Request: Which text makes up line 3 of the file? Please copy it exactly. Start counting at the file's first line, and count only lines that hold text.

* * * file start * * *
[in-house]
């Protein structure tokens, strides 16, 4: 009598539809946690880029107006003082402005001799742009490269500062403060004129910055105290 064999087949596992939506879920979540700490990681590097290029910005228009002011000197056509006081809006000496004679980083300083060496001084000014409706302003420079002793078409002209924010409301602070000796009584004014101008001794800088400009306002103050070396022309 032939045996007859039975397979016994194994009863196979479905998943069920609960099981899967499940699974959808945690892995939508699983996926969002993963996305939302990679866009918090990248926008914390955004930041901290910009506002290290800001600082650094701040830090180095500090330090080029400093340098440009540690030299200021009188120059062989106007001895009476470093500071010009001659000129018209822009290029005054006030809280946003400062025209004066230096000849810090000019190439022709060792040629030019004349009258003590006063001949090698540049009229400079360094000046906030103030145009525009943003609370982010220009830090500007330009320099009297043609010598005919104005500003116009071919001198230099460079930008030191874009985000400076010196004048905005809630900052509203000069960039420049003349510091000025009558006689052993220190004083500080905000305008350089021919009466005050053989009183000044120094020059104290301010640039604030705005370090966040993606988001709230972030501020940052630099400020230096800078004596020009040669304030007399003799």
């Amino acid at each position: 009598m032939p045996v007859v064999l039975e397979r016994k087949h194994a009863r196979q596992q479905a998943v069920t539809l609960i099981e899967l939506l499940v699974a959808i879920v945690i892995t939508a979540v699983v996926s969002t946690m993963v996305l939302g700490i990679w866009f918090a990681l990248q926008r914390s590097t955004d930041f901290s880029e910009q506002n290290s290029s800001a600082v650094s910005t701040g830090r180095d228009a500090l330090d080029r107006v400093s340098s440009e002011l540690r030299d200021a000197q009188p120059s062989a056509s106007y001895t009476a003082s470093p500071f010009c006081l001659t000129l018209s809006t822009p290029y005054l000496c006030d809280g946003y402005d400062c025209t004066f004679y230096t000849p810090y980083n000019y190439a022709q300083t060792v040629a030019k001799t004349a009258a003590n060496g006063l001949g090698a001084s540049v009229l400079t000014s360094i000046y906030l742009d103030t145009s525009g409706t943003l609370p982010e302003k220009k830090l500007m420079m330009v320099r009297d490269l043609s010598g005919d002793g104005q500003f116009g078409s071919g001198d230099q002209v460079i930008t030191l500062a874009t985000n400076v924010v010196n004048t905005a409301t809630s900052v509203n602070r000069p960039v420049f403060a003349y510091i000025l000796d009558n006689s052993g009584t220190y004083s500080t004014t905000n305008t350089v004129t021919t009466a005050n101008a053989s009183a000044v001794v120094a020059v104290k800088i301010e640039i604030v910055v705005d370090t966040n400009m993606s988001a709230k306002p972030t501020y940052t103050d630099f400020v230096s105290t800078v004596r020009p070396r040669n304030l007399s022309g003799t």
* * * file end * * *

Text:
């Amino acid at each position: 009598m032939p045996v007859v064999l039975e397979r016994k087949h194994a009863r196979q596992q479905a998943v069920t539809l609960i099981e899967l939506l499940v699974a959808i879920v945690i892995t939508a979540v699983v996926s969002t946690m993963v996305l939302g700490i990679w866009f918090a990681l990248q926008r914390s590097t955004d930041f901290s880029e910009q506002n290290s290029s800001a600082v650094s910005t701040g830090r180095d228009a500090l330090d080029r107006v400093s340098s440009e002011l540690r030299d200021a000197q009188p120059s062989a056509s106007y001895t009476a003082s470093p500071f010009c006081l001659t000129l018209s809006t822009p290029y005054l000496c006030d809280g946003y402005d400062c025209t004066f004679y230096t000849p810090y980083n000019y190439a022709q300083t060792v040629a030019k001799t004349a009258a003590n060496g006063l001949g090698a001084s540049v009229l400079t000014s360094i000046y906030l742009d103030t145009s525009g409706t943003l609370p982010e302003k220009k830090l500007m420079m330009v320099r009297d490269l043609s010598g005919d002793g104005q500003f116009g078409s071919g001198d230099q002209v460079i930008t030191l500062a874009t985000n400076v924010v010196n004048t905005a409301t809630s900052v509203n602070r000069p960039v420049f403060a003349y510091i000025l000796d009558n006689s052993g009584t220190y004083s500080t004014t905000n305008t350089v004129t021919t009466a005050n101008a053989s009183a000044v001794v120094a020059v104290k800088i301010e640039i604030v910055v705005d370090t966040n400009m993606s988001a709230k306002p972030t501020y940052t103050d630099f400020v230096s105290t800078v004596r020009p070396r040669n304030l007399s022309g003799t």